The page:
Findlay Galleries is pleased to present the exhibition, Juxtaposition & Composition, showcasing the colorful portrait and landscape works by leading British Romantic painter, Hugo Grenville.
Grenville refers to himself as a romantic but acknowledges a fascination with pattern and color that places him in the tradition of Henri Matisse. The figures and the everyday objects that surround them in his paintings express his joy in life, light, and color. Less evident, but equally important, is a feeling of intimacy that recalls Matisse contemporaries, Pierre Bonnard and Edouard Vuillard. It is here that we see Grenville being influenced by the principles of Les Nabis – a group of young post-impressionists, avant-garde Parisian artists of the 1890s who influenced the fine arts at the turn of the century. One of the Les Nabis’ goals was to integrate daily life into their paintings and cover a flat surface with colors assembled in a certain order, as we see Grenville doing with such grace and sensitivity. Layers of feeling peel back to disclose a spiritual intensity. In the artist’s words, “the world around us becomes a poem revealing something about how it feels rather than how it looks.” Grenville also describes himself as a colorist. His palette is bright and jaunty: lemon yellow, violet, mauve, and pale blue are colors that appear regularly in his paintings. “The sea does not have to be the blue that you saw,” he explains. “It can be pink, or it might be red, or it might be violet. There is this sense that we can use color as a tool for linking the viewer with the emotional experience of being in the landscape.”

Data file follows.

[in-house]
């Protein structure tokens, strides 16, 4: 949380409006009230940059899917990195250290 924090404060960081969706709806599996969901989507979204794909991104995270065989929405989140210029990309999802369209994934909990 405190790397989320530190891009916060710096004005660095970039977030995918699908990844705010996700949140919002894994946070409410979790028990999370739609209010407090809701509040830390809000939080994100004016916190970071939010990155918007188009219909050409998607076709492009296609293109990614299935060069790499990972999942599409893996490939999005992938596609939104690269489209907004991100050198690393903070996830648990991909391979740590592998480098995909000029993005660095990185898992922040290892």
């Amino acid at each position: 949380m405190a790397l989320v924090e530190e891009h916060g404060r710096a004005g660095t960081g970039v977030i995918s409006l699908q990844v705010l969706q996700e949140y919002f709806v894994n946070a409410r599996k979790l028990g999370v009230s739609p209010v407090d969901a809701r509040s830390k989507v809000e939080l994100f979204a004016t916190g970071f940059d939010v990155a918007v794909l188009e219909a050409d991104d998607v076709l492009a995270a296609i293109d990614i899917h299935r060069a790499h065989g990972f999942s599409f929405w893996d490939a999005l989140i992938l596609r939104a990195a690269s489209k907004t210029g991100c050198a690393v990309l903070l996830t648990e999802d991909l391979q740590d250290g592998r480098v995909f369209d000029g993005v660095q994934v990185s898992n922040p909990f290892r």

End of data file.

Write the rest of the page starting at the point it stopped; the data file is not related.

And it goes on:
Several years ago, Grenville and his family moved from London to the “Red House” in Waveney Valley, Suffolk. The house, dating to 1650, still has a Georgian façade, beautiful old shutters, and many other period details, Grenville’s passion for color, so evident in his art, lead him to paint the interior peacock green, duck egg blue, and violet – bright, bold hues the Georgians would have used. The rooms of the “Red House” provided the backgrounds for several of Grenville’s interior and still life paintings. He now paints ceaselessly in his Dorset garden studio, which he shares in summer with his students. In addition to teaching, he is a gifted lecturer with extensive knowledge of art history and a writer whose articles on painting appear regularly in The Artist Magazine.
“My paintings are an unashamed and joyous celebration of life, a passionate defense of beauty and domestic harmony, steeped in the English Romantic tradition. I would like the work to stand as a symbol of promise, and to express our sense of existence through the recognition of the transforming power of color and light.
Through the arrangement of shape, line, pattern, and color, I try to conjure the lyrical and the dreamlike, a place at peace with itself. The still life and figure paintings do not generally represent an actual moment in time but are rather the result of a process of reflection, recollection, and reinvention, a distillation of human experience. The flowers in the jug or the nude on the bed belong not to now, but to all time, just as the abstract elements of color and light are timeless and connect us to both the past and the future, to the visible world, and to the invisible.”
– Hugo Grenville